Because of its surreal nature, this scene might be the hardest one to understand. According to this Reddit post, even the producers do not have an explanation for it. Let’s turn to the writings of Jung and Edinger to see what we can extract from the symbolism of the giants.
Edinger touches a few times on the image of the giants.
1/ In Transformation of the God‑image, Edinger points out an apocalyptic dream.
This is a dream of a man who later became a Jungian analyst:
“[…] It was the end of the world. The cause of this great destruction was a race of great giants—giants who had come from outer space—from the far reaches of the universe. In the middle of the rubble I could see two of them sitting; they were casually scooping up people by the handful and eating them. The sight was awesome.” […]
[This dream] is a very vivid expression of the activation of the archetypal contents of the unconscious. That’s what the giants represent—the archetypes. They’re bigger-than-life things. And as they descend onto earth the image of their devouring human beings is an expression of individuals being eaten up by identification with the archetypes that are falling into the individual conscious psyche. So being devoured by giants is an image of succumbing to inflation.
2/ In Archetype of the Apocalypse, we find the same theme explored in a way that deserves to be quoted extensively.
Let us now consider the theme of “harvesting” as found in the following long apocalyptic passage:
“Now in my vision I saw a white cloud and, sitting on it, one like a son of man with a gold crown on his head and a sharp sickle in his hand. Then another angel came out of the sanctuary and shouted at the top of his voice to the one sitting on the cloud, ‘Ply your sickle and reap: harvest time has come and the harvest of the earth is ripe.’ Then the one sitting on the cloud set his sickle to work on the earth, and the harvest of earth was reaped. Another angel, who also carried a sharp sickle, came out of the temple in heaven, and the angel in charge of the fire left the altar and shouted at the top of his voice to the one with the sharp sickle, ‘Put your sickle in, and harvest the bunches from the vine of the earth; all its grapes are ripe.’ So the angel set his sickle to work on the earth and harvested the whole vintage of the earth and put it into a huge winepress, the winepress of God’s anger, outside the city, where it was trodden until the blood that came out of the winepress was up to the horses’ bridles as far away as sixteen hundred furlongs.” [Revelation 14:14-20, New Jerusalem Bible]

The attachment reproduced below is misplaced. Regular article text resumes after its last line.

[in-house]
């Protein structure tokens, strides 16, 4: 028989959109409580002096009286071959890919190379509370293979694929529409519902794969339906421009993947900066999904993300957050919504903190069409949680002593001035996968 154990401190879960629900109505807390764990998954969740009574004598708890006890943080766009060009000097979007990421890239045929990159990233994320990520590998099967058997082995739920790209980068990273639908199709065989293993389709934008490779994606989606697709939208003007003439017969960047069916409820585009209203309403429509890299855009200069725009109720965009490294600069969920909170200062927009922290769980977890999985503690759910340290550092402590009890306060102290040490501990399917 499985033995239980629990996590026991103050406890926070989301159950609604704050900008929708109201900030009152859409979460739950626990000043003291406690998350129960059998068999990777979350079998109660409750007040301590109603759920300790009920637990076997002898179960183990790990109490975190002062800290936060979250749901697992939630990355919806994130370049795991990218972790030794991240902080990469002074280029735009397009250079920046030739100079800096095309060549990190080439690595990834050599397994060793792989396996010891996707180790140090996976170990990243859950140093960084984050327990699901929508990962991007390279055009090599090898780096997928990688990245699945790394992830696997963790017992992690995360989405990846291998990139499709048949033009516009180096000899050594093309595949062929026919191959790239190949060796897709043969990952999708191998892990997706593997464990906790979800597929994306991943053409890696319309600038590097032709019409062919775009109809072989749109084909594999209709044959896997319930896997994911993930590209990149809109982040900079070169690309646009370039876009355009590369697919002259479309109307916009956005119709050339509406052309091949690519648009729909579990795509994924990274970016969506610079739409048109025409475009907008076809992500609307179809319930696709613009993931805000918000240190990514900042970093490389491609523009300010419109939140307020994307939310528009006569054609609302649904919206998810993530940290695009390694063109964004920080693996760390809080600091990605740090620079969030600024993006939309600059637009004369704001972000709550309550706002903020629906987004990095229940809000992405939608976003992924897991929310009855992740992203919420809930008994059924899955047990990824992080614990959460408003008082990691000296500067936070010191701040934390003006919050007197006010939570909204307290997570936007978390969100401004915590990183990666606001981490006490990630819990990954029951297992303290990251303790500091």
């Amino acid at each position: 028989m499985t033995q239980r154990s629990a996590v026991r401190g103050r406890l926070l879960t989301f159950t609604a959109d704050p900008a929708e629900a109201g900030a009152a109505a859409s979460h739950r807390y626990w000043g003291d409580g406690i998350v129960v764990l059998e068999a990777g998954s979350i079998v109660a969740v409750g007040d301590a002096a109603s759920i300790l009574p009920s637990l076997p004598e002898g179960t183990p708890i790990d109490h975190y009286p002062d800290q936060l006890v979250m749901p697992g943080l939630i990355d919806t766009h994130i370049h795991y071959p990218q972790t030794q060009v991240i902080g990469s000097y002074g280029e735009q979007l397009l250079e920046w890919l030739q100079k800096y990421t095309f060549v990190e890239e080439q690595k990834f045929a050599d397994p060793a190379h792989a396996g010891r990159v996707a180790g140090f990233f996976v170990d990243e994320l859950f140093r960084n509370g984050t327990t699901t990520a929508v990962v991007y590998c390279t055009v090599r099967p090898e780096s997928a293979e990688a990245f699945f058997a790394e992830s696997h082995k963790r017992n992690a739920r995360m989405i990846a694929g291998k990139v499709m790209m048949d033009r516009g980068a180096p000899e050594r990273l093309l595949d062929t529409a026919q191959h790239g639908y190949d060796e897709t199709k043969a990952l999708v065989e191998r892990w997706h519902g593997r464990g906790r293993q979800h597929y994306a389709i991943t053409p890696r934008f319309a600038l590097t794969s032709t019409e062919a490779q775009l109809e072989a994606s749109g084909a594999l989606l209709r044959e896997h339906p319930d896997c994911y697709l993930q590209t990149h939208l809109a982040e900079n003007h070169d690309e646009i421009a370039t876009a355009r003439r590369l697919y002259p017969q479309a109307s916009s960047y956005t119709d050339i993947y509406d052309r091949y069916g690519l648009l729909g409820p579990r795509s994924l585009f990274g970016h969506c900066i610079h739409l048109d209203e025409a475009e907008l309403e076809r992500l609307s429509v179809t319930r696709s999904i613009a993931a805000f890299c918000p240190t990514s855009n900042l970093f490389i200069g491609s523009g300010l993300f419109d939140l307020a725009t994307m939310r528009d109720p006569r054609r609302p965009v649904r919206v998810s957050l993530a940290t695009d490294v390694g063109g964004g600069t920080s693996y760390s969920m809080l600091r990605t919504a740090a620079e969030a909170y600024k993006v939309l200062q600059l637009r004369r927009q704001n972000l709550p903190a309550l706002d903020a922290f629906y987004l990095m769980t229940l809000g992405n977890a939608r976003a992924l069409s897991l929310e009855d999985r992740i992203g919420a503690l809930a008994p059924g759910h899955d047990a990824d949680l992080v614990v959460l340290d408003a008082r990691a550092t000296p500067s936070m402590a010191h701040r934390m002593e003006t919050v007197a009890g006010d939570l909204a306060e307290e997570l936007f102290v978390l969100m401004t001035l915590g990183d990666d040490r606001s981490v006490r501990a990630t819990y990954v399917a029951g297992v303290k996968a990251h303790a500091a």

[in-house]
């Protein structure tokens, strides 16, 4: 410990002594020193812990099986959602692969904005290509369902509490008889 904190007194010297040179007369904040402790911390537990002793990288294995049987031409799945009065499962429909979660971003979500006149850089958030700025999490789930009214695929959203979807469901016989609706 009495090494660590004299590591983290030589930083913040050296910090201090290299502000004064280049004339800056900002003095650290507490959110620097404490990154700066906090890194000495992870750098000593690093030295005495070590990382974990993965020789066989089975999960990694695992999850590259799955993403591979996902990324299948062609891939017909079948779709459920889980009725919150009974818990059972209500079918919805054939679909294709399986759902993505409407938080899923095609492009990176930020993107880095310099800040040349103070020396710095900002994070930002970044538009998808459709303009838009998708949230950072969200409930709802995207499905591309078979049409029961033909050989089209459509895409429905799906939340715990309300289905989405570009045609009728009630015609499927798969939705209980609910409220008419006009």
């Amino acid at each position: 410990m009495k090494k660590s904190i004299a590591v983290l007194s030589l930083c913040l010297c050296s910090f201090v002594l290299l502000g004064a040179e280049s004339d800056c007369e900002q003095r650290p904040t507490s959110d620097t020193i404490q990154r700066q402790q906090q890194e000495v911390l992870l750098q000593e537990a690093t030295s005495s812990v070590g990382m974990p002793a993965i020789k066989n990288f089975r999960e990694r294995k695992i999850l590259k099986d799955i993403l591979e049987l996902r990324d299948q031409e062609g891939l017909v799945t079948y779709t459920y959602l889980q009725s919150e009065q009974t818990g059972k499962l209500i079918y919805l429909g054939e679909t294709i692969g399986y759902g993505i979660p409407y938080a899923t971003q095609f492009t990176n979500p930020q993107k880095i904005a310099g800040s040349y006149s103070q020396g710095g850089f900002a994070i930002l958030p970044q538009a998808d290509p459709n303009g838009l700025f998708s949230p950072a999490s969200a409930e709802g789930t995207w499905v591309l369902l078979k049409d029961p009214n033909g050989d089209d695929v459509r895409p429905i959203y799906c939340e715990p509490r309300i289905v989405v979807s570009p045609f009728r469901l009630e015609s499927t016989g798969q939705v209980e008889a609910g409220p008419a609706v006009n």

What a terrible image! Although not spelled out explicitly, the underlying idea here is that humanity is a vast “agricultural process” for God to harvest for his own food and drink. The idea comes up elsewhere; it appears, for instance, in the seventh chapter of the apocryphal Old Testament scripture, 1 Enoch. There, Enoch is describing what was taking place just before Noah’s flood, when angels or heavenly beings descended from heaven and married the daughters of men. Here is what he says:
“And all the others together with them took unto themselves wives, and each chose for himself one, and they began to go in unto them and to defile themselves with them, and they taught them charms and enchantments, and the cutting of roots, and made them acquainted with plants. And they became pregnant, and they bare great giants, whose height was three thousand ells: Who consumed all the acquisitions of men. And when men could no longer sustain them, the giants turned against them and devoured mankind.” [Enoch 7:1-4]
Jung comments upon this passage in Answer to Job and says that the “giants” are pointing to “an inflation of the cultural consciousness at that period,” just before the mythological Flood. […]
What does it mean to be “eaten by giants?” It means to succumb to inflation, a psychological condition that is endemic in our time. In an interesting passage in the Gnostic Gospel of Thomas, Jesus says: “Blessed is the lion which becomes man when consumed by man; and cursed is the man whom the lion consumes, and the lion becomes man” (Logion 7). Here are stated two possibilities: the first is that man eats lion, and lion becomes man; the second is that lion eats man, and man is assimilated to lion stuff—and blessed is one and accursed is the other. That is precisely the psychological issue for consciousness when the collective unconscious is activated or even when it lives itself through us unconsciously. To the extent that the ego is eaten by one of the archetypal “giants” or “lions,” the human being has become inhuman; and that is a disaster. On the other hand, to the extent that the experience of the collective unconscious can be assimilated and understood by consciousness, then the archetypes are humanized. This is the issue behind the “harvesting” imagery in Revelation. And it is the fundamental issue running throughout all levels of existence: Who eats whom? It is absolutely elementary for all life processes and applies not only to the physical world but to psychological existence as well.